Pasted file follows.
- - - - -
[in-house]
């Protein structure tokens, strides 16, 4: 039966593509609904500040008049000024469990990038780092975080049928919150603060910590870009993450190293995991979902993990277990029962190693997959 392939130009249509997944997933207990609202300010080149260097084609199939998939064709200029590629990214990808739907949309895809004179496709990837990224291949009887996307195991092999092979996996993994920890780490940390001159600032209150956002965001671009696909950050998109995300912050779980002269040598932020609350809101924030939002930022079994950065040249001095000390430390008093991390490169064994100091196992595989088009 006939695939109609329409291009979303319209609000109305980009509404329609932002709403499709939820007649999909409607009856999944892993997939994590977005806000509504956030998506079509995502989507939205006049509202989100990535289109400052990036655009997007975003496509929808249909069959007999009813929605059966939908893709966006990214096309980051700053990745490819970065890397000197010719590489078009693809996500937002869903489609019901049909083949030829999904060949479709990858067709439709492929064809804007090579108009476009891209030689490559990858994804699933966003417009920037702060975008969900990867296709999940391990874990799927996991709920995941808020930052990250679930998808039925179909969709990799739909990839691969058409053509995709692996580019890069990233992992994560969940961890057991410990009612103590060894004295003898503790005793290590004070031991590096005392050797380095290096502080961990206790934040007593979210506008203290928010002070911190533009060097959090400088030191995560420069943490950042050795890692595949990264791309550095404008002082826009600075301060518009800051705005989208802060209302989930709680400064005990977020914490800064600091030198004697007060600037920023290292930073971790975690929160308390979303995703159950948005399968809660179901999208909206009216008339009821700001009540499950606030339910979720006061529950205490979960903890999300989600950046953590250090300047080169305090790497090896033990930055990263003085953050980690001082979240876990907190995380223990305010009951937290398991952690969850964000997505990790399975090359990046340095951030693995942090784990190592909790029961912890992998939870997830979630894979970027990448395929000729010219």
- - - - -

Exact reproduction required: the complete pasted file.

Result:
[in-house]
């Protein structure tokens, strides 16, 4: 039966593509609904500040008049000024469990990038780092975080049928919150603060910590870009993450190293995991979902993990277990029962190693997959 392939130009249509997944997933207990609202300010080149260097084609199939998939064709200029590629990214990808739907949309895809004179496709990837990224291949009887996307195991092999092979996996993994920890780490940390001159600032209150956002965001671009696909950050998109995300912050779980002269040598932020609350809101924030939002930022079994950065040249001095000390430390008093991390490169064994100091196992595989088009 006939695939109609329409291009979303319209609000109305980009509404329609932002709403499709939820007649999909409607009856999944892993997939994590977005806000509504956030998506079509995502989507939205006049509202989100990535289109400052990036655009997007975003496509929808249909069959007999009813929605059966939908893709966006990214096309980051700053990745490819970065890397000197010719590489078009693809996500937002869903489609019901049909083949030829999904060949479709990858067709439709492929064809804007090579108009476009891209030689490559990858994804699933966003417009920037702060975008969900990867296709999940391990874990799927996991709920995941808020930052990250679930998808039925179909969709990799739909990839691969058409053509995709692996580019890069990233992992994560969940961890057991410990009612103590060894004295003898503790005793290590004070031991590096005392050797380095290096502080961990206790934040007593979210506008203290928010002070911190533009060097959090400088030191995560420069943490950042050795890692595949990264791309550095404008002082826009600075301060518009800051705005989208802060209302989930709680400064005990977020914490800064600091030198004697007060600037920023290292930073971790975690929160308390979303995703159950948005399968809660179901999208909206009216008339009821700001009540499950606030339910979720006061529950205490979960903890999300989600950046953590250090300047080169305090790497090896033990930055990263003085953050980690001082979240876990907190995380223990305010009951937290398991952690969850964000997505990790399975090359990046340095951030693995942090784990190592909790029961912890992998939870997830979630894979970027990448395929000729010219």